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High and dry… Proof of vanishing glaciers

Abandoned: The Belvedere Hotel shut after the Rhone glacier (pictured top in 1938) retreated more than a mile PICTURES: DENIS BAILBOUSE/REUTERS

IF EVER further proof of global warming was needed, then these photographs are surely it.

Shocking ‘then and now’ pictures of glaciers across Switzerland reveal the incredible extent to which the ice has retreated since Victorian times.

Grey scree and boulders, streams and rivers have replaced vast ice sheets. Instead of snow, there’s grass.

Shrinking: Aletsch glacier taken between 1860 and 1890 (inset) and today

Switzerland has already lost more than 500 glaciers, with its government reporting that 90 per cent of the remaining 1,500 could be lost by the end of the century.

One victim of the country’s retreating ice is the famous Hotel Belvedere, built in the Furka pass overlooking the Rhone glacier in 1882 to serve Alpine tourists.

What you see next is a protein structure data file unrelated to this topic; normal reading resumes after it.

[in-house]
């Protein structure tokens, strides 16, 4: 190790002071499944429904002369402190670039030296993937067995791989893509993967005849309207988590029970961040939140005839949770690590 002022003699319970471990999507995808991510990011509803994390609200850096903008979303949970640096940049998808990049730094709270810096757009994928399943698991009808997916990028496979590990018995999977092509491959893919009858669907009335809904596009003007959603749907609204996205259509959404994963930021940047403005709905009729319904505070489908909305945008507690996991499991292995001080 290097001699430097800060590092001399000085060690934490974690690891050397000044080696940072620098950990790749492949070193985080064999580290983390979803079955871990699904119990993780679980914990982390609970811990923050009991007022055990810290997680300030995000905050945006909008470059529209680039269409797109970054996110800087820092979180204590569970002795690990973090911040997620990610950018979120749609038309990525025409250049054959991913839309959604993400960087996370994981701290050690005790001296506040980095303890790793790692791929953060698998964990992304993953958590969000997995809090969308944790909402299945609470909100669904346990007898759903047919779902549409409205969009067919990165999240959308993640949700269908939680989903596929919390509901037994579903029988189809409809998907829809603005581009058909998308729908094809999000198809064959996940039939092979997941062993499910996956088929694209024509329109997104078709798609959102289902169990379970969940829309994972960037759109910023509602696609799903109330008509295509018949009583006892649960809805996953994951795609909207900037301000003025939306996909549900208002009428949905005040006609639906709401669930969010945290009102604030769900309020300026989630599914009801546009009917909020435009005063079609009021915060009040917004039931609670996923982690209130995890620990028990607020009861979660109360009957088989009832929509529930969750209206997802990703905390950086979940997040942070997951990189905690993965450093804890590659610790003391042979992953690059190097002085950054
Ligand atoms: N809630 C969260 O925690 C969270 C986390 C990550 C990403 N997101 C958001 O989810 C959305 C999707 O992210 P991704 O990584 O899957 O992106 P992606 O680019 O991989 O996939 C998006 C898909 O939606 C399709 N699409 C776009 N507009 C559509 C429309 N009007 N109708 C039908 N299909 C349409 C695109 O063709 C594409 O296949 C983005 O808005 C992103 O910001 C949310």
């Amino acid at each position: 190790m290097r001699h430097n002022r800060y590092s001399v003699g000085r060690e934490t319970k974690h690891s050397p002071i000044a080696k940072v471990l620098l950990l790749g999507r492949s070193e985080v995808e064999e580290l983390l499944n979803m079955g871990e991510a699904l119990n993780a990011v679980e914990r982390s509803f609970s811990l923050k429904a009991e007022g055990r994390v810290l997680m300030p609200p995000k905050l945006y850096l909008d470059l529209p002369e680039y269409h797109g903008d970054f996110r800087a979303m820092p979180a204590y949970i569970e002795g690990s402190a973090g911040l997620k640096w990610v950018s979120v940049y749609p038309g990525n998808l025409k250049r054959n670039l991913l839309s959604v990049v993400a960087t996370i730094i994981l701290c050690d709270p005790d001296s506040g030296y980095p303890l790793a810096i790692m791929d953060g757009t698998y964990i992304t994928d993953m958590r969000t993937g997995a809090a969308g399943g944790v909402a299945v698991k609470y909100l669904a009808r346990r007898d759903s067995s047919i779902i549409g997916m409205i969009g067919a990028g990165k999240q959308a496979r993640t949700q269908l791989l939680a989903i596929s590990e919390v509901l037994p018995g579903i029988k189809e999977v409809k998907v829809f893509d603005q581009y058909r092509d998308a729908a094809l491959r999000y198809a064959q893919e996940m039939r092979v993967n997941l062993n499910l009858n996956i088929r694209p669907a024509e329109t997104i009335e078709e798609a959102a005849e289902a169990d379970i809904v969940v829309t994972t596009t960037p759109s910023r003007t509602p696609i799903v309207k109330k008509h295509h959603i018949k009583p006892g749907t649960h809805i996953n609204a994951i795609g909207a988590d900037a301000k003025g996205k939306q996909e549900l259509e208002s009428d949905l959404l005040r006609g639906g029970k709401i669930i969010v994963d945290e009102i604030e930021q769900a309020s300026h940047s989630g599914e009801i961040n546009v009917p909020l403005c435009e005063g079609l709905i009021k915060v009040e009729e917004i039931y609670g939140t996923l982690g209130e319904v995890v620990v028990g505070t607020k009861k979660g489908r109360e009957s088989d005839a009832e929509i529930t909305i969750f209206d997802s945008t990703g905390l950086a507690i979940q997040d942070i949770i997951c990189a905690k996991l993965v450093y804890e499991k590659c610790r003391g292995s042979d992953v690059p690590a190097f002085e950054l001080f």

The hotel once played host to wild parties and even appeared as a backdrop in the 1964 James Bond movie Goldfinger. Not only could guests marvel at the glacier directly below, but they could also walk out onto it.

Melting away: Gorner glacier in Zermatt is retreating by 100ft a year

Three years ago the Belvedere was forced to close its doors, left abandoned by the ice which has retreated more than a mile uphill.

Meanwhile, in another archive photograph taken in the late 19th century, a group sit on a boulder in front of the Aletsch glacier — the largest in the Alps.

In the image, a huge channel of ice can be seen merging with the main body of the glacier. Today they no longer join.

Gone green: A forest stands where the Trient glacier covered the valley 1891

The Gorner glacier in Zermatt is the second largest in the Alps and it too is shrinking fast — around 100ft a year. Since 1859 it has retreated a mile and a half. At the Trient glacier, a forest has grown, transforming a landscape once covered in ice.

The photographs were taken by Reuters photographer Denis Balibouse, who said: ‘It’s mind-blowing the amount of ice that has gone.’